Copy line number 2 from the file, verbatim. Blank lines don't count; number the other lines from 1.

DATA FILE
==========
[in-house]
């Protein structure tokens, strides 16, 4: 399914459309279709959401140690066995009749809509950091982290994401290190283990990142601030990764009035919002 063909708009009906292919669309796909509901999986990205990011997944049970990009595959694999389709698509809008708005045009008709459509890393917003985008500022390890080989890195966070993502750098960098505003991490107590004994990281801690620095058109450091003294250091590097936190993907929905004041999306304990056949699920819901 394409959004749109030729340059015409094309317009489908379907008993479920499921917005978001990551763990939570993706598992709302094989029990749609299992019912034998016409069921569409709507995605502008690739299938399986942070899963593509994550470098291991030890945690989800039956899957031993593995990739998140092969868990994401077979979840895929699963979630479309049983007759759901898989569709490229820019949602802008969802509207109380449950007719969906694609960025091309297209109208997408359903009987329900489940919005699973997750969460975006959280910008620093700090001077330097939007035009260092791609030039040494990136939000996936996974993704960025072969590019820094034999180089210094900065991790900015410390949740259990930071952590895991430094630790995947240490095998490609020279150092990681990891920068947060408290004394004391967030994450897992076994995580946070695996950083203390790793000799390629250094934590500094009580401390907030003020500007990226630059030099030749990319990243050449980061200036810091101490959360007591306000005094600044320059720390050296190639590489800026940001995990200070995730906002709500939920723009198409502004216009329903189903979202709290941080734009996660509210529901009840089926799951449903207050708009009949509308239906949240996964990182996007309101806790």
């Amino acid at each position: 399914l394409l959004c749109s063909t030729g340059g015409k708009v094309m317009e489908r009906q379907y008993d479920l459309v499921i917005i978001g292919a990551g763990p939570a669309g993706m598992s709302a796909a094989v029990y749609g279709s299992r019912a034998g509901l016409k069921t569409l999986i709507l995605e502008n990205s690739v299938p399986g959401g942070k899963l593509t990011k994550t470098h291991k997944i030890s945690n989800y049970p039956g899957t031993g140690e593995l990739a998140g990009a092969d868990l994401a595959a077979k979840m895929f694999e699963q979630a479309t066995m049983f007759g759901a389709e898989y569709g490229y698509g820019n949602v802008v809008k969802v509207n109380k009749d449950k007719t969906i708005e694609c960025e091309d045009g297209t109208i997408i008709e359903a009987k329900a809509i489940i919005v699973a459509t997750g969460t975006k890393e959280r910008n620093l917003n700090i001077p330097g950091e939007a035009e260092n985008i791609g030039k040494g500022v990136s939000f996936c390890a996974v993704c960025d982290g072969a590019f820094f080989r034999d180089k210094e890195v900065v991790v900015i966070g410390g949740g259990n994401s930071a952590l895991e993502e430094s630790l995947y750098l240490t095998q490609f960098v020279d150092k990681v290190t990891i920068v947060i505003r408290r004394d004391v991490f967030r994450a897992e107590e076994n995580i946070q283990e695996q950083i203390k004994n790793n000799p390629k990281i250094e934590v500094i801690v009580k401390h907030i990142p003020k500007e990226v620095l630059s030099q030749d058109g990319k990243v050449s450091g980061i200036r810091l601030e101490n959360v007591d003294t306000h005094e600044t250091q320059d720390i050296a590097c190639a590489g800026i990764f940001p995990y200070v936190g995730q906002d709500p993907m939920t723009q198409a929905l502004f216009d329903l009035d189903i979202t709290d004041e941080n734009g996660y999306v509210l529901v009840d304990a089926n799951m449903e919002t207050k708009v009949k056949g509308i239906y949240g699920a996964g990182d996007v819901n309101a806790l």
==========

């Protein structure tokens, strides 16, 4: 399914459309279709959401140690066995009749809509950091982290994401290190283990990142601030990764009035919002 063909708009009906292919669309796909509901999986990205990011997944049970990009595959694999389709698509809008708005045009008709459509890393917003985008500022390890080989890195966070993502750098960098505003991490107590004994990281801690620095058109450091003294250091590097936190993907929905004041999306304990056949699920819901 394409959004749109030729340059015409094309317009489908379907008993479920499921917005978001990551763990939570993706598992709302094989029990749609299992019912034998016409069921569409709507995605502008690739299938399986942070899963593509994550470098291991030890945690989800039956899957031993593995990739998140092969868990994401077979979840895929699963979630479309049983007759759901898989569709490229820019949602802008969802509207109380449950007719969906694609960025091309297209109208997408359903009987329900489940919005699973997750969460975006959280910008620093700090001077330097939007035009260092791609030039040494990136939000996936996974993704960025072969590019820094034999180089210094900065991790900015410390949740259990930071952590895991430094630790995947240490095998490609020279150092990681990891920068947060408290004394004391967030994450897992076994995580946070695996950083203390790793000799390629250094934590500094009580401390907030003020500007990226630059030099030749990319990243050449980061200036810091101490959360007591306000005094600044320059720390050296190639590489800026940001995990200070995730906002709500939920723009198409502004216009329903189903979202709290941080734009996660509210529901009840089926799951449903207050708009009949509308239906949240996964990182996007309101806790």